Eventually, commercial printing technology abandoned letterpress techniques altogether. As often happens in such cases, this abandonment led to a revival of fine letterpress printing. Today much attention is being paid to letterpress, and many art institutions are interested in preserving the craft and using it in new, significant ways. Photoengraving, having evolved through the years, continues to play a role in contemporary letterpress printing. Line block photoengravings can be found in fine books and prints produced by letterpress artists today, for example in works by Takayo Noda or José Luis Ortiz Téllez.

Since the end of the twentieth century, photoengravings are usually made with magnesium instead of zinc, and a method has been devised to prevent undercutting the metal by the acid without the cumbersome reapplication of the protective rosin. The process is still very much related to its nineteenth-century predecessor, gillotage. The metal plate is coated with an acid-resistant, photosensitive ground; after exposure to light, exposed parts of the ground are rendered insoluble while those covered by the black areas of the negative can be washed away. The plate is then etched in acid, and during the etching process, the sides of the relief areas are protected by oil, which adheres only to them due to its chemical properties, controlled through the temperature of the acid bath. Specialized shops produce photoengraved plates from artwork, photographs or digital files, and the plates are used for printing or embossing an image on the press.*********

In contemporary art, no technique is off limits, whether it has historical patina or it is the most recent invention, whether it is archival and the art objects created by it are permanent or ephemeral, whether the materials it uses are considered inherently beautiful or unattractive. Regarding printmaking, contemporary museums and galleries exhibit archival inkjet prints in their collection, despite the fact that an inkjet printer is a digital printing mechanism one can expect to find in an average home. Print exhibition spaces around the world redefine the very concept of what a print might be, while no longer shocking the collector. Relief photoengraving may still reach its fullest potential in creative and significant image making in the centuries to come.

 

To see the full bibliography for this thesis, please see Frid, Jenya. “Gillotage: The Lost History of an Influential Technique.” MA Thesis, Hunter College, CUNY, 2013.

 

*   Gascoigne, sec. 33.c.

 

** “How to Make Printing Plates or Engravings by Etching: Gillotage,” 8896-8897.

 

*** “How to Make Printing Plates or Engravings by Etching: Gillotage,” 8896-8897; Joseph Böck, Zincography: A Practical Guide to the Art as Practised in Connexion with Letterpress Printing, trans. E. Menken, 2nd ed. (London: Wyman & Sons, 1886), 49.

 

**** Joseph Pennell, “Comments on the Drawings of Daniel UrrabietaVierge,” in Francesco de Quevedo-Villegas, Pablo de Segovia, The Spanish Sharper (London: T. Fisher Unwin, 1892), viii-ix; Joseph Pennell, “A New Illustrator: Aubrey Beardsley,” The Studio 1 (April 1893), 14-18; A. Hyatt Mayor, Prints and People: A Social History of Printed Pictures (Princeton: Princeton University Press, 1980), 706; E.C. Wells, “The Passing of Daniel Vierge, Master Illustrator,” Brush and Pencil 14, no. 3 (June 1904): 205.

 

***** James A. Ganz and Richard Kendall, The Unknown Monet: Pastels and Drawings (Williamstown, Massachusetts: Sterling and Francine Clark Institute, 2007), Estelle Jussim, Visual Communication and the Graphic Arts: Photographic Technologies in the Nineteenth Century (New York and London: R.R. Bowker Company, 1983), 107-132; Diane Miliotes, José Guadalupe Posada and the Mexican Broadside, technical note by Rachel Freeman (Chicago: The Art Institute of Chicago, 2006).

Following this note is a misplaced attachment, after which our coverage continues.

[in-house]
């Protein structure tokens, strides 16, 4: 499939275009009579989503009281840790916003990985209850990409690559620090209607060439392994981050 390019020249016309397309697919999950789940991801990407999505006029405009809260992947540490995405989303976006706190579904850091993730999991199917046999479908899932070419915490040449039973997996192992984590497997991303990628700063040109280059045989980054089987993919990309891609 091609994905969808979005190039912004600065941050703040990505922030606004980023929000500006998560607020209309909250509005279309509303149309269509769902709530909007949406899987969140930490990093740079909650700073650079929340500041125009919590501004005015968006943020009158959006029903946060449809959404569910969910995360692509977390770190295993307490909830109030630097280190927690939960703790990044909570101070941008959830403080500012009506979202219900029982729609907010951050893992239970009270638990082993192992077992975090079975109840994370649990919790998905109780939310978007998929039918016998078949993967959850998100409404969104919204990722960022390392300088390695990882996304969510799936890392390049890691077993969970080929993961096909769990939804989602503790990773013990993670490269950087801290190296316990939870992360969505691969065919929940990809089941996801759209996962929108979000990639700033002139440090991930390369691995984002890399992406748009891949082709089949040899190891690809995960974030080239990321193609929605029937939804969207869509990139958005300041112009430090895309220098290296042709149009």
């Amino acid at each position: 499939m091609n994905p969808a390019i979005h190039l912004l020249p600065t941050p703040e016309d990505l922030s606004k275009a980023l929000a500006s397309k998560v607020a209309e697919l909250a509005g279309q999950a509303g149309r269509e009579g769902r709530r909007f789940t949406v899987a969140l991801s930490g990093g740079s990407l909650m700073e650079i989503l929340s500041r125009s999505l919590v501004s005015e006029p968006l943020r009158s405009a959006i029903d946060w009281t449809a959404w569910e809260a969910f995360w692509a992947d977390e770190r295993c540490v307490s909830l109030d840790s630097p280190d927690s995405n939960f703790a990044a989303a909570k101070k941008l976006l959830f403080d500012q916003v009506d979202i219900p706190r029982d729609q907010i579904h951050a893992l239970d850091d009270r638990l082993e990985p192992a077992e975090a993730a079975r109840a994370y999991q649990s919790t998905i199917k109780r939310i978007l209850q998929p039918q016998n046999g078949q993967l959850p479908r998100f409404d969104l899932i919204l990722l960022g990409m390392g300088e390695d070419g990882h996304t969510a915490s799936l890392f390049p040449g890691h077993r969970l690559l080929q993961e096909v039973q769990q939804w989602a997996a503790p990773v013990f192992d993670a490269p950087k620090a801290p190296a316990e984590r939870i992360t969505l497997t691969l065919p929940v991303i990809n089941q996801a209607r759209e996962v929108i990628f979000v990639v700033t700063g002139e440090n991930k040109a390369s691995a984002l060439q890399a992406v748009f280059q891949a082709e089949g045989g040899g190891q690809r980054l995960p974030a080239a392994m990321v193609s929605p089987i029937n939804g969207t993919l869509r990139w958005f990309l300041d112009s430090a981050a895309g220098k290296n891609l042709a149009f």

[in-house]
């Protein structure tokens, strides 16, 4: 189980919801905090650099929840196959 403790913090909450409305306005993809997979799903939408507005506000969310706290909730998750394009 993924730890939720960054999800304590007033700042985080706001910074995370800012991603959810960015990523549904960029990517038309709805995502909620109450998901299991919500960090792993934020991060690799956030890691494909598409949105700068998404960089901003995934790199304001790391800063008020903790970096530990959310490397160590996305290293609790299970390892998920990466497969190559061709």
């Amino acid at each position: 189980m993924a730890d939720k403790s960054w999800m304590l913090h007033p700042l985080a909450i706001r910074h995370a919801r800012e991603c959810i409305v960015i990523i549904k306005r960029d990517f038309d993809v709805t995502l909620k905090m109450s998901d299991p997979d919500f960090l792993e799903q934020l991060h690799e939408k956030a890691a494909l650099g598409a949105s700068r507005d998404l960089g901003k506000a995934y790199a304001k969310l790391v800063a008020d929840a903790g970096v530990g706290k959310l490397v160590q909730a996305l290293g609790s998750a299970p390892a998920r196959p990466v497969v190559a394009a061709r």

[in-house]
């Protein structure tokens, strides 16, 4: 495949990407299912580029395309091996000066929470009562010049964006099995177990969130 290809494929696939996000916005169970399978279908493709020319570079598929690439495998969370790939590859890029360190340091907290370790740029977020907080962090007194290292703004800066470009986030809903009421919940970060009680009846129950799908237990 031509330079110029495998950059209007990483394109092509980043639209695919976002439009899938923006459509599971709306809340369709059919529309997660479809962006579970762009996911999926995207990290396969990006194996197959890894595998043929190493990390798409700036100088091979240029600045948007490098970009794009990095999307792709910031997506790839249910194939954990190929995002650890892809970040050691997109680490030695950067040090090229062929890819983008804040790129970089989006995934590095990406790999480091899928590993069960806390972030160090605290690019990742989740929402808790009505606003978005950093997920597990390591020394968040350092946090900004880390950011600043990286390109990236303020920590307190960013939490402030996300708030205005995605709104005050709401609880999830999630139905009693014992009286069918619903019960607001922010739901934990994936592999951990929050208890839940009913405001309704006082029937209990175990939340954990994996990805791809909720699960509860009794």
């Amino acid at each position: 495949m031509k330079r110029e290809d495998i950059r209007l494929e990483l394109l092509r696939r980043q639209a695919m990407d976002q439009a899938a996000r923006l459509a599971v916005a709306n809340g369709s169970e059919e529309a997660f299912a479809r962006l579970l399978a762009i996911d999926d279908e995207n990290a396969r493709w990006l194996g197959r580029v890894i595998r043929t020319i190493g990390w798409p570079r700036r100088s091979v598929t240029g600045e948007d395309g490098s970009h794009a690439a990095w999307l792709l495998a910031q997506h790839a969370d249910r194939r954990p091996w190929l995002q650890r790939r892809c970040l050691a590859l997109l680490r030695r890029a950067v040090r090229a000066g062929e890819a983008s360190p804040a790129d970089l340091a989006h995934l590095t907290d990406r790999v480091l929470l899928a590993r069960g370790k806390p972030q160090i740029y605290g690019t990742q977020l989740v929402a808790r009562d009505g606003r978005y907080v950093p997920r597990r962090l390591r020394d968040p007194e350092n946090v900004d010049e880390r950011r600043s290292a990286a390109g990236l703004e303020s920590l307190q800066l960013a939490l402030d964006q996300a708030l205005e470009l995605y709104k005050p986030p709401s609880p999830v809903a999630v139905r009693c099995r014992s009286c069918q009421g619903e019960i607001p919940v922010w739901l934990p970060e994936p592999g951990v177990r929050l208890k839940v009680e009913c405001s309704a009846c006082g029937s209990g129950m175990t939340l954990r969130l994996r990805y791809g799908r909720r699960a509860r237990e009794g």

******Fred Gettings, Arthur Rackham (New York: Macmillan Publishing Co., Inc., 1975); Phillip Dennis Cate and Susan Gill, Théophile-Alexandre Steinlen (Salt Lake City: Gibbs M. Smith, Inc., 1982).

******* Martin Hardie, English Coloured Books (New York: G.P. Putnam’s Sons, London: Methuen and Co., 1906), 294.

 

******** Walter Benjamin, “The Work of Art in the Age of Mechanical Reproduction,” in Art in Theory 1900- 1990, An Anthology of Changing Ideas, ed. Charles Harrison and Paul Wood (Oxford, UK and Cambridge, MA: Blackwell, 1992), 515.

 

********* Paul Maravelas, Letterpress Printing (New Castle and London: Oak Knoll Press and The British Library, 2005), 25; Briar Press: A Letterpress Community, “Magnesium Plates,” http://www.briarpress.org/30176 (accessed October 5, 2013); Briar Press: A Letterpress Community, “Engraving Magnesium Plates,” http://www.briarpress.org/28739 (accessed October 5, 2013).

A zinc relief etching plate, with extra white areas trimmed, mounted on wood, 1879. From “The Making of a Process Plate,” presented to the New York Public Library by Century Co. New York Public Library, Print Collection.

Daniel Urrabieta Vierge. Illustration for Francisco de Quevedo, Histoire de Pablo de Ségovie (Paris: Léon Bonhoure, 1882). Gillotage. The New York Public Library, Spencer Collection.

Claude Monet. Paysage. Published in La vie moderne (19 June 1880): 400. Scratchboard gillotage. 145 x 191 mm.

Howard Pyle. The Mighty Fight betwixt Little John and the Cook. 1883. Illustration for The Merry Adventures of Robin Hood (New York: Scribner, 1883). Photoengraving. The Free Library of Philadelphia, Rare Book Department.

Théophile-Alexandre Steinlen. Drunkards. 1888. Cover illustration for Le Mirliton (November 1888). Stencil colored photorelief.

Ben Shahn. The Alphabet of Creation (New York: Spiral Press and Pantheon, 1954). Photoengraving. The New York Public Library, Rare Books Collection.

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3 Responses to “Gillotage: The Lost History of an Influential Technique”

  1. Thanks for this super-useful article. I’ll share it with my print connoisseurship class. We have been talking a lot about lineblock and other photo-relief processes and this has appeared at just the right moment.

  2. Jenya Frid says:

    I am so glad this was useful to you and your students. If anyone wants to go deeper into this topic, I would be more than happy to share my full bibliography.

  3. Sarah M. says:

    Really interesting work! I’m researching a similar topic and found this extremely helpful. Would you be willing to share your bibliography, perhaps through email? Or is there a way to find it online through Hunter College?